Exorcist: The Beginning

Also: Festival Express.

Exorcist: The Beginning

Now playing at Metro and others

I don't want to hear any complaining about the impossibility of this movie living up to the original, because this prequel directed by Renny Harlin (Die Hard 2) comes pretty damn close. It's about the struggle of Father Merrin (Stellan Skarsgard) with his faith 25 years before his struggle with the devil in 12-year-old Regan (Linda Blair). After witnessing WWII atrocities in Holland, he helps unearth an improbably located Christian church in Kenya. During the dig, the villagers are stricken by seizures, disappearances, and horrific deaths leading to a truly gruesome conclusion. The plot of this Exorcist is well constructed, innovative, and scary as hell. What's even better are the endless allusions to the original, from the cracked lips, bluish complexion, and yellow eyes of the possessed to the sequences of eerie background- music silence that make the pounding of our own hearts the scene's thunderous soundtrack. The special effects aren't excessively showy, making it compatible with the original, but the use of gore, many maggots, and psychological manipulation manage to incite almost as much fear as Linda Blair's creepily demonic voice did in 1973. Ungodly things will jump out at you, you'll probably scream, you may not sleep well for a few nights—but how can you resist? (R) HEATHER LOGUE

Festival Express

Opens Fri., Aug. 27, at Varsity

It's tempting to call this documentary, about a five-day May 1970 rock festival that moved by train through Canada, a sequel to Woodstock. But that's inaccurate on three levels. One, Festival Express adds present-day perspective to the rediscovered old footage via interviews with the tour promoter; the Grateful Dead's Mickey Hart, Phil Lesh, and Bob Weir; bluesman Buddy Guy; Canadian folk duo Ian and Sylvia; Janis Joplin's bandmates; and others.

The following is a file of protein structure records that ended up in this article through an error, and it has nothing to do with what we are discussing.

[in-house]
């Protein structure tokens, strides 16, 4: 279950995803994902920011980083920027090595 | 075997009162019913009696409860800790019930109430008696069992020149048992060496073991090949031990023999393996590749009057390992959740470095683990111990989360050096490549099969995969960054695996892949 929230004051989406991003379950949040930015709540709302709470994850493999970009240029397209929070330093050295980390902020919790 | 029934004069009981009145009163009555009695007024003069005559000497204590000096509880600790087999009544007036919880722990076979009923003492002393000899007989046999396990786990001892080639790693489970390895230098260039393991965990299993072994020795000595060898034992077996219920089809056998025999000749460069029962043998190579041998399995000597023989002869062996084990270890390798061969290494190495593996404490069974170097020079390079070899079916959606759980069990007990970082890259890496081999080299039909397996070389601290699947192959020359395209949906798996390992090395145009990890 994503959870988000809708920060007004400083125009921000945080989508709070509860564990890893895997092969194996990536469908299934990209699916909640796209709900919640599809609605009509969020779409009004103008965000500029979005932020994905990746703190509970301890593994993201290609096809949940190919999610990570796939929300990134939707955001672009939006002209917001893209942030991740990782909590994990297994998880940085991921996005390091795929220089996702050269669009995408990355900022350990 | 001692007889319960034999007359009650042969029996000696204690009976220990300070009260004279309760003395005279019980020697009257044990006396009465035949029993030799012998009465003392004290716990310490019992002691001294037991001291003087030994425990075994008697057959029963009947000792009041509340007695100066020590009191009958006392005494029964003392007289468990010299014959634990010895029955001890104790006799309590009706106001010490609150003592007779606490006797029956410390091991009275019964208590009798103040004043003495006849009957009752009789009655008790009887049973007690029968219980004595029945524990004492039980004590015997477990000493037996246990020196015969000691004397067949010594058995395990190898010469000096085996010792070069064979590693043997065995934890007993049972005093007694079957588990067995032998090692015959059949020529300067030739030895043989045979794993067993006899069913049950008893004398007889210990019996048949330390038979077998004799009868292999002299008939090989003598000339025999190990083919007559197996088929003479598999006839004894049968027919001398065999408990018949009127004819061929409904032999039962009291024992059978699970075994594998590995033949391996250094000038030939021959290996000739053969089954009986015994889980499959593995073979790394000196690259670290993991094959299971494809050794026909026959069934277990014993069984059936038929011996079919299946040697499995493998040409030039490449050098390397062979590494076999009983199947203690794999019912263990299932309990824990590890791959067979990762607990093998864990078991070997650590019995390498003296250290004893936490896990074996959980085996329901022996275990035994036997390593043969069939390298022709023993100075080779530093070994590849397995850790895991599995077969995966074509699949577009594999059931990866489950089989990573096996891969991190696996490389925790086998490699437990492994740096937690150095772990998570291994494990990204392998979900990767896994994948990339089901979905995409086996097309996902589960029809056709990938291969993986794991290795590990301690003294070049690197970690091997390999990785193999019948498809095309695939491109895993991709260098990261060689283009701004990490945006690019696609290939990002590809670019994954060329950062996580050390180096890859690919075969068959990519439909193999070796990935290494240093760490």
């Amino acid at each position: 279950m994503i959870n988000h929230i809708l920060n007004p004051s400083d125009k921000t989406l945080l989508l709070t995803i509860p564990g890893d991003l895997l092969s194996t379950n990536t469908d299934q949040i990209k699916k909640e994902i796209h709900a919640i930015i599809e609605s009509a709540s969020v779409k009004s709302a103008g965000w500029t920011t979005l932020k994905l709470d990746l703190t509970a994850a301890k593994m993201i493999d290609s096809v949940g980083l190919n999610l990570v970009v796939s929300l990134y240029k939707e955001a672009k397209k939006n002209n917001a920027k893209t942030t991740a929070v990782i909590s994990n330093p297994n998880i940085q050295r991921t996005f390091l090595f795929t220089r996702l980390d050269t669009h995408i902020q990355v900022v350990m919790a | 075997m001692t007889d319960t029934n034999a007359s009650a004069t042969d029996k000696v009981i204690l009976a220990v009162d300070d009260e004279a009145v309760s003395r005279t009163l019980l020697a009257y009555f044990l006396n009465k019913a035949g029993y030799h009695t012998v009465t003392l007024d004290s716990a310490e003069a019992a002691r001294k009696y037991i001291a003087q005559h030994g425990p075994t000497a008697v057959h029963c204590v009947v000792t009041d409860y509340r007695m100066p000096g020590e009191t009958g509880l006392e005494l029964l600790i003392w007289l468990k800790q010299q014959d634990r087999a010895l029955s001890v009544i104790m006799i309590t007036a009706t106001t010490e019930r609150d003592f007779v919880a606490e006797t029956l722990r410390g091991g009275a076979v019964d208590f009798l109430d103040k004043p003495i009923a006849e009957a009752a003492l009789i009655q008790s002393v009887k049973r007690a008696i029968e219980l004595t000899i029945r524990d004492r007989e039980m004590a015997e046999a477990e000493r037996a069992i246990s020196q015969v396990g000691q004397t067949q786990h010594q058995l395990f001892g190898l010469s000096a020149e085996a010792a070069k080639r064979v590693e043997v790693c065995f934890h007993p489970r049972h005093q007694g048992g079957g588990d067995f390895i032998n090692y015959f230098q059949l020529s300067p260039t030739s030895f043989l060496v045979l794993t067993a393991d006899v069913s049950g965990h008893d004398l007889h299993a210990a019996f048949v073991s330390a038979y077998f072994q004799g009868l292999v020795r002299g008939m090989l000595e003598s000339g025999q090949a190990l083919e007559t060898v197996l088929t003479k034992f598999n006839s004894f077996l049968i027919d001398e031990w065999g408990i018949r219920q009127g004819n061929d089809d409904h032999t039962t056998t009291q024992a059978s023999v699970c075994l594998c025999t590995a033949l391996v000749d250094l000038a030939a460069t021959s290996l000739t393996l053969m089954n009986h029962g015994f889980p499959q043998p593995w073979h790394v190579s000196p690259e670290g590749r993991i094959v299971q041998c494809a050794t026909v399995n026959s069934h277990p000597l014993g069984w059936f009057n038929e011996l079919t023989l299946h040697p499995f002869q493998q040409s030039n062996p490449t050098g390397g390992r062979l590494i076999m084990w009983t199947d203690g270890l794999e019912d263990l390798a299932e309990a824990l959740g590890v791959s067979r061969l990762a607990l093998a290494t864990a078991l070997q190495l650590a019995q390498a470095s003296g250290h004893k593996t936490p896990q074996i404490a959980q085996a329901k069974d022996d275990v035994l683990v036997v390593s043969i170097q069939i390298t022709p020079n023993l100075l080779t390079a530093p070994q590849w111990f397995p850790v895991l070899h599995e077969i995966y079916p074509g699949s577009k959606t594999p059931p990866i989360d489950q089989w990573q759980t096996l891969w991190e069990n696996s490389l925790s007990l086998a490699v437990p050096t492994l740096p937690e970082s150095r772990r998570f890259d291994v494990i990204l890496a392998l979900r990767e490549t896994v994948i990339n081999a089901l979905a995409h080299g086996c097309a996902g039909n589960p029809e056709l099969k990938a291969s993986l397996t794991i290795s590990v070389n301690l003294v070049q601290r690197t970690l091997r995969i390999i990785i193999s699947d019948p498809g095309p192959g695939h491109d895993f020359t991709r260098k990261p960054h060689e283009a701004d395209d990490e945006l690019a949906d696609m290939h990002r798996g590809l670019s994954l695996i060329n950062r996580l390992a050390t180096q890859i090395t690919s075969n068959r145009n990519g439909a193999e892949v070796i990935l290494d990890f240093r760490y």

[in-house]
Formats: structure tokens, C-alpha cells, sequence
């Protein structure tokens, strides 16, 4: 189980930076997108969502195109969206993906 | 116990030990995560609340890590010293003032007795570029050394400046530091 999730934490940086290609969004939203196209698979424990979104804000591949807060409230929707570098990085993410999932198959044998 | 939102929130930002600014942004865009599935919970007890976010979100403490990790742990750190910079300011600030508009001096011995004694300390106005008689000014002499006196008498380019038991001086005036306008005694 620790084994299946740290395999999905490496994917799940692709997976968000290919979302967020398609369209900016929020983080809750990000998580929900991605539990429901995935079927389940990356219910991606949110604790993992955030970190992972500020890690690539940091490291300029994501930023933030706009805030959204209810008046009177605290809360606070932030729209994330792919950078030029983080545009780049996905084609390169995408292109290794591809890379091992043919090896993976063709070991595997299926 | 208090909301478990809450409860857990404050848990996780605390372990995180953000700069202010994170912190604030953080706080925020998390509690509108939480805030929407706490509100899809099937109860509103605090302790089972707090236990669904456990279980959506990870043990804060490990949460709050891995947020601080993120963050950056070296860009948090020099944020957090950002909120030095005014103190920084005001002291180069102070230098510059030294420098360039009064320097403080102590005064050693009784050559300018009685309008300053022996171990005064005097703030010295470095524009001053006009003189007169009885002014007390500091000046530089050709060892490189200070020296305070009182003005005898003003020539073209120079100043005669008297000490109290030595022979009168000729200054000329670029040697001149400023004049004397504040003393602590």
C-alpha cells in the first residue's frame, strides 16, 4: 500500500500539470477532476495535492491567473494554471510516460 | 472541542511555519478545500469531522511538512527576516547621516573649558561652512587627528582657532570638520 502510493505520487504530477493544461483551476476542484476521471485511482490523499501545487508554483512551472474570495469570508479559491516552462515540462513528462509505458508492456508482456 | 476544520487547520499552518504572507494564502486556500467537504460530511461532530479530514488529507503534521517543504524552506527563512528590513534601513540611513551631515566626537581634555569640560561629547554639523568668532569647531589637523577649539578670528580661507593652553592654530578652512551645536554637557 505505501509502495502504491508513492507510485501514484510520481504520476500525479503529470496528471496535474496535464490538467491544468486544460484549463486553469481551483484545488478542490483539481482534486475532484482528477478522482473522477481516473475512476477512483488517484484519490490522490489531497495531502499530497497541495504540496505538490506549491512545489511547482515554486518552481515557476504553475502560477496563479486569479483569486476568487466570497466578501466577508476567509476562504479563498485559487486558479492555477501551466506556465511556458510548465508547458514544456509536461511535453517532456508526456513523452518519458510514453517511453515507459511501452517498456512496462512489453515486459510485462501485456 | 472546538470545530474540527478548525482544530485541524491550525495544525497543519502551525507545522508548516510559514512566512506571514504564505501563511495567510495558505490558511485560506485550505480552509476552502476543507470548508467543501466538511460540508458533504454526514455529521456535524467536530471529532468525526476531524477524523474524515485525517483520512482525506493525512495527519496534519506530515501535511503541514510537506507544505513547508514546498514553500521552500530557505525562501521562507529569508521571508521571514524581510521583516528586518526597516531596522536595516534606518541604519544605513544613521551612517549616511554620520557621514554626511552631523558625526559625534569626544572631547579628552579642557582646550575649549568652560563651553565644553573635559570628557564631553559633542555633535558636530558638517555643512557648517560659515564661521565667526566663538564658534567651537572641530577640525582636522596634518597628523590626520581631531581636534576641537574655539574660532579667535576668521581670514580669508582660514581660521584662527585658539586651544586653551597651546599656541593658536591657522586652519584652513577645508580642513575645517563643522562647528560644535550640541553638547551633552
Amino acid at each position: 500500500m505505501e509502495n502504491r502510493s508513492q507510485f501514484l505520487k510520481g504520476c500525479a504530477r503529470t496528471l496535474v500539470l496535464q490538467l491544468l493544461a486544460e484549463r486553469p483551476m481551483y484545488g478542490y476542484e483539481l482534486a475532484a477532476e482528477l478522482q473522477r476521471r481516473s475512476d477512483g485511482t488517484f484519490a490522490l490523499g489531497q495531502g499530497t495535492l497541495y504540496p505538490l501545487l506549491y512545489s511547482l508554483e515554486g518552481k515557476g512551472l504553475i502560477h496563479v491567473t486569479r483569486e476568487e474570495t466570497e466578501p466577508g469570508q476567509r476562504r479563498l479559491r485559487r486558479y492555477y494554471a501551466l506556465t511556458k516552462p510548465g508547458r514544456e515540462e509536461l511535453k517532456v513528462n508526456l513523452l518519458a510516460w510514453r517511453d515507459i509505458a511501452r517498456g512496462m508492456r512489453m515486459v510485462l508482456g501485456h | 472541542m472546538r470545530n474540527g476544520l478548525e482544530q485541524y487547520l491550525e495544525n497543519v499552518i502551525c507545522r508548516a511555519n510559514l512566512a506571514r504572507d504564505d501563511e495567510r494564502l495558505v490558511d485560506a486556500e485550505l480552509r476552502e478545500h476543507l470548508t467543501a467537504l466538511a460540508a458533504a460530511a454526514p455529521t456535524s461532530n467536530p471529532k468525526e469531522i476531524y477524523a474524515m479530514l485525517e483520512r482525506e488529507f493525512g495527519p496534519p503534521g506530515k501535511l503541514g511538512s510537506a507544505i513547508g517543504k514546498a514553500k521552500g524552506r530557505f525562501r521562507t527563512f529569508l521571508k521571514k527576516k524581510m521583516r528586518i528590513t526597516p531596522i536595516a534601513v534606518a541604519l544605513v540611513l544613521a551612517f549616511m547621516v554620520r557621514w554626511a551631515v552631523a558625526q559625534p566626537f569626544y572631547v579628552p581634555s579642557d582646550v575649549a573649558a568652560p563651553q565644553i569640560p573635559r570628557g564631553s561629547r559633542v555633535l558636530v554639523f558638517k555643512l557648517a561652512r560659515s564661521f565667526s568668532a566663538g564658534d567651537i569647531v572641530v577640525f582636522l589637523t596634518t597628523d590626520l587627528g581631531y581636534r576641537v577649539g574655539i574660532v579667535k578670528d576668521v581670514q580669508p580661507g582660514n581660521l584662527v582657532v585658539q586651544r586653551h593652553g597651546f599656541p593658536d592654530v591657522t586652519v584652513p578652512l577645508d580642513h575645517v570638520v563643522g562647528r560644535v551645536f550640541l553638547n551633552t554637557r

Two, Festival Express is post-utopian—the Woodstock hippie dream of universal brotherhood, freedom from work, and endless good times is visibly crumbling here. The riots at the Toronto and Calgary shows are greed-driven, the rallying cry of "Music should be free, man!" a synonym for "Freebies or else." The musicians' best times are on the train—in private, jamming on everything from loose folk numbers to sharp funk vamps, the party kept going by endless booze. The most memorable nonperformance scene comes when, having drunk the train dry, the musicians stop in Saskatoon, pass the hat, and buy out a liquor store.

The third and most crucial difference: Festival Express' music is better than Woodstock's. There's nothing here as towering as Jimi Hendrix's "Star Spangled Banner," but Sha Na Na's aside (yes, I'm afraid they're in this one, too), the performances are better chosen and frequently stunning—particularly Janis Joplin's electrifying performances of "Cry Baby" and "Tell Mama." Native Canadians the Band get three songs ("The Weight, "Slippin' and Slidin'," and "I Shall Be Released") that bury their smug 1978 final-show doc, The Last Waltz. And the Grateful Dead are at their sharpest with tight, rolling performances of "Don't Ease Me In" and "Friend of the Devil." They all sound amazingly alive—which makes the premature loss of many of the musicians (Joplin, Jerry Garcia, Pigpen McKernan, Rick Danko, Richard Manuel) even more acute. (R) MICHAELANGELO MATOS

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